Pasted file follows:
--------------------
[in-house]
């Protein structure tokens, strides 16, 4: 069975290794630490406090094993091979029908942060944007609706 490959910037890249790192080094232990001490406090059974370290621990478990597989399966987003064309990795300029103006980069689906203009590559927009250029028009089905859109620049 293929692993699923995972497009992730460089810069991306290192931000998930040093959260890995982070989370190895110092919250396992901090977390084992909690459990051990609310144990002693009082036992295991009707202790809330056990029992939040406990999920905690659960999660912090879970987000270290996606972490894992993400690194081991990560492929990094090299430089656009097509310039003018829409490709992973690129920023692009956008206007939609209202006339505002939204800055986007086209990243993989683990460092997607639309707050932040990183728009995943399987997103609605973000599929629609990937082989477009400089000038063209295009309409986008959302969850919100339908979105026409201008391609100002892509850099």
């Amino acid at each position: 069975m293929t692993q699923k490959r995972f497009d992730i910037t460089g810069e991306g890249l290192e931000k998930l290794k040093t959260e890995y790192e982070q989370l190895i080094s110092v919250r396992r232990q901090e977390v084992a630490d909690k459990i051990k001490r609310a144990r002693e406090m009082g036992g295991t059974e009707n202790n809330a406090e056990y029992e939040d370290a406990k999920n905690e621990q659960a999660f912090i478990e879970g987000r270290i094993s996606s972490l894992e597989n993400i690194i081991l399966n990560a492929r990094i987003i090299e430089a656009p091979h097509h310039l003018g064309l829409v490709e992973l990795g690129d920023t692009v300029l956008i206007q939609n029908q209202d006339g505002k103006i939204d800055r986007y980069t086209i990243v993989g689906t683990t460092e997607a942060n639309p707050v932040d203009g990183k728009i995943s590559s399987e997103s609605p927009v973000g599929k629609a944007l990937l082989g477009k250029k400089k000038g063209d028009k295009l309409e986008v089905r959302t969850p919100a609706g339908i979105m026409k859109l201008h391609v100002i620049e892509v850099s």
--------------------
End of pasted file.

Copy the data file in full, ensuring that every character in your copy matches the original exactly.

[in-house]
């Protein structure tokens, strides 16, 4: 069975290794630490406090094993091979029908942060944007609706 490959910037890249790192080094232990001490406090059974370290621990478990597989399966987003064309990795300029103006980069689906203009590559927009250029028009089905859109620049 293929692993699923995972497009992730460089810069991306290192931000998930040093959260890995982070989370190895110092919250396992901090977390084992909690459990051990609310144990002693009082036992295991009707202790809330056990029992939040406990999920905690659960999660912090879970987000270290996606972490894992993400690194081991990560492929990094090299430089656009097509310039003018829409490709992973690129920023692009956008206007939609209202006339505002939204800055986007086209990243993989683990460092997607639309707050932040990183728009995943399987997103609605973000599929629609990937082989477009400089000038063209295009309409986008959302969850919100339908979105026409201008391609100002892509850099």
């Amino acid at each position: 069975m293929t692993q699923k490959r995972f497009d992730i910037t460089g810069e991306g890249l290192e931000k998930l290794k040093t959260e890995y790192e982070q989370l190895i080094s110092v919250r396992r232990q901090e977390v084992a630490d909690k459990i051990k001490r609310a144990r002693e406090m009082g036992g295991t059974e009707n202790n809330a406090e056990y029992e939040d370290a406990k999920n905690e621990q659960a999660f912090i478990e879970g987000r270290i094993s996606s972490l894992e597989n993400i690194i081991l399966n990560a492929r990094i987003i090299e430089a656009p091979h097509h310039l003018g064309l829409v490709e992973l990795g690129d920023t692009v300029l956008i206007q939609n029908q209202d006339g505002k103006i939204d800055r986007y980069t086209i990243v993989g689906t683990t460092e997607a942060n639309p707050v932040d203009g990183k728009i995943s590559s399987e997103s609605p927009v973000g599929k629609a944007l990937l082989g477009k250029k400089k000038g063209d028009k295009l309409e986008v089905r959302t969850p919100a609706g339908i979105m026409k859109l201008h391609v100002i620049e892509v850099s």